Terminalia arjuna

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Terminalia arjuna
Arjuna fruit
Arjuna flowers with a Sykes's Warbler
Scientific classification
Kingdom: Plantae
(unranked): Angiosperms
(unranked): Eudicots
(unranked): Rosids
Order: Myrtales
Family: Combretaceae
Genus: Terminalia
Species: T. arjuna
Binomial name
Terminalia arjuna
(Roxb.) Wight & Arn.

Terminalia arjuna, commonly known as arjuna[1] or arjun tree in English,[2] Thella Maddi in Telugu and Marudha Maram in Tamil is a tree of the genus Terminalia.


The arjuna is about 20–25 metres tall; usually has a buttressed trunk, and forms a wide canopy at the crown, from which branches drop downwards. It has oblong, conical leaves which are green on the top and brown below; smooth, grey bark; it has pale yellow flowers which appear between March and June; its glabrous, 2.5 to 5 cm fibrous woody fruit, divided into five wings, appears between September and November.[1][2]

Distribution and habitat[edit]

The arjuna is usually found growing on river banks or near dry river beds in West Bengal and south and central India.[1] It is known as (ಕಮರಾಕ್ಷಿ) neer maruthu in Malayalam in Tamil and in Kannada , Thella Maddi (తెల్ల మద్ది) in Telugu and kohda in Rajasthan.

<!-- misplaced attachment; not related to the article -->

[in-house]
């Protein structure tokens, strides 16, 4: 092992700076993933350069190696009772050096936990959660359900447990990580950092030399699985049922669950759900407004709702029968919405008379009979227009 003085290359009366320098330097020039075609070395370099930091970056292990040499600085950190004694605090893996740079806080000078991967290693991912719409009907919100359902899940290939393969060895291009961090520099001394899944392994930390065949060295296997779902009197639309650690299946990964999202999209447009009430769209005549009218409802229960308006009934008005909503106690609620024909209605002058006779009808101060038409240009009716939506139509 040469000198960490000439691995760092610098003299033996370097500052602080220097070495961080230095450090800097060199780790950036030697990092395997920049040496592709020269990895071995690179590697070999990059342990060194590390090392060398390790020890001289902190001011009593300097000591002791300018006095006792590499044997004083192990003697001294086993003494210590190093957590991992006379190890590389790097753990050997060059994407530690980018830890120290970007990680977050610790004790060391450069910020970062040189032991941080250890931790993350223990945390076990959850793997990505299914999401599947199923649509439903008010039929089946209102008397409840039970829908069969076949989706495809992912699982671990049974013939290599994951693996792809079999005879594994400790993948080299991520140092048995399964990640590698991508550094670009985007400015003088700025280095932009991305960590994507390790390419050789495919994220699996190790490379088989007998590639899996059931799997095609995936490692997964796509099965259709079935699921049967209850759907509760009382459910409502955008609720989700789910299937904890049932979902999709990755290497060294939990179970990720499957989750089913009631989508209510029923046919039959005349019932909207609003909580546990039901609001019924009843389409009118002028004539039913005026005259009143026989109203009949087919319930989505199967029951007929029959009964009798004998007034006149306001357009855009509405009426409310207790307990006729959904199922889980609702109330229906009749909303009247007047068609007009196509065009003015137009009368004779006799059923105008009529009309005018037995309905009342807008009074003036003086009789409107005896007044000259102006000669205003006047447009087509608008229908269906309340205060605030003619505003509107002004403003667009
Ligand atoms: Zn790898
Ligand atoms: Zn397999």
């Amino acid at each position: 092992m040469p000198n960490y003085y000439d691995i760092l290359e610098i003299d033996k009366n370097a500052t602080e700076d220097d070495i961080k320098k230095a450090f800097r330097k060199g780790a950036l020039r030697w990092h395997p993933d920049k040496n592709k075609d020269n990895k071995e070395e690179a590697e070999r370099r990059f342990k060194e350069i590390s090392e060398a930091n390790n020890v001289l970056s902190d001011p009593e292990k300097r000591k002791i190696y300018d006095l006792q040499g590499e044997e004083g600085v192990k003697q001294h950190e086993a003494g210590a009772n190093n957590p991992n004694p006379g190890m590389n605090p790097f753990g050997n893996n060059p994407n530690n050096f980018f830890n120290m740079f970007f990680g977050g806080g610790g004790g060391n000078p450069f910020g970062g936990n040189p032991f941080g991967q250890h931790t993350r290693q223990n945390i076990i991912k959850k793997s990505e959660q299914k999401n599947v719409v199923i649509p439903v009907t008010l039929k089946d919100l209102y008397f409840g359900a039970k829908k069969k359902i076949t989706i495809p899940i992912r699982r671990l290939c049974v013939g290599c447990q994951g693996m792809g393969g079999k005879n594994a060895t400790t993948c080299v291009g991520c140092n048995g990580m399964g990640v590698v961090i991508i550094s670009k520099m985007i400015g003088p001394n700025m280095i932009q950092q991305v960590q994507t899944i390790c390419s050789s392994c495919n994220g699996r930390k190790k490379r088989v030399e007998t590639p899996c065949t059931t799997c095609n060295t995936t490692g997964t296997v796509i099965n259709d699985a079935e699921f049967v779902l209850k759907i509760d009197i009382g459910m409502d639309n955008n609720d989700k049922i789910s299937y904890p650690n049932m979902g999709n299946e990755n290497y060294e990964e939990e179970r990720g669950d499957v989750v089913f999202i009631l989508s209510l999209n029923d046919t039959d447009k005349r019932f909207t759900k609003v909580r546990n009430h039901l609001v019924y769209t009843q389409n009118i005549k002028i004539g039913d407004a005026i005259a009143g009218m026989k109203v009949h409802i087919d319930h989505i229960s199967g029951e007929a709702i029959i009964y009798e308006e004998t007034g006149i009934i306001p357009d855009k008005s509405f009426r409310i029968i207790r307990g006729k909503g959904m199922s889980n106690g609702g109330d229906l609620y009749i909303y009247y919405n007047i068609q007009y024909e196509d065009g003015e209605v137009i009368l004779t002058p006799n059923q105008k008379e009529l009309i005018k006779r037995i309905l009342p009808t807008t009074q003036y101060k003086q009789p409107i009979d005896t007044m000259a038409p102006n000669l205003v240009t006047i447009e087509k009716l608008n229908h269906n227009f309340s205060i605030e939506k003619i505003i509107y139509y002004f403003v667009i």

Silk production[edit]

The arjuna is one of the species whose leaves are fed on by the Antheraea paphia moth which produces the tassar silk (tussah), a wild silk of commercial importance.[3]


In studies in mice, its leaves have been shown to have analgesic and anti-inflammatory properties.[1]

Alternative medicine[edit]

The arjuna was introduced into Ayurveda as a treatment for heart disease by Vagbhata (c. 7th century CE).[4] It is traditionally prepared as a milk decoction.[4] In the Ashtānga Hridayam, Vagbhata mentions arjuna in the treatment of wounds, hemorrhages and ulcers, applied topically as a powder.[4]


  1. ^ a b c d Moulisha Biswas, Kaushik Biswas, Tarun K Karan, Sanjib Bhattacharya, Ashoke K Ghosh, and Pallab K Haldar, Evaluation of analgesic and anti-inflammatory activities of Terminalia arjuna leaf, Journal of Phytology 2011, 3(1): 33-38.
  2. ^ a b "Arjun Tree". Eco India. 
  3. ^ M.P. Shiva, NWFP, & EC-FAO Partnership Programme. "Non-wood forest products In 15 countries of Tropical Asia". Food and Agriculture Organization of the United Nations. 
  4. ^ a b c "Arjuna". Todd Caldecott. Retrieved 2012-11-26. 

External links[edit]

  • Dwivedi S. (2007). "Terminalia arjuna Wight & Arn. A useful drug for cardiovascular disorders". Journal of Ethnopharmacology 114: 114–129.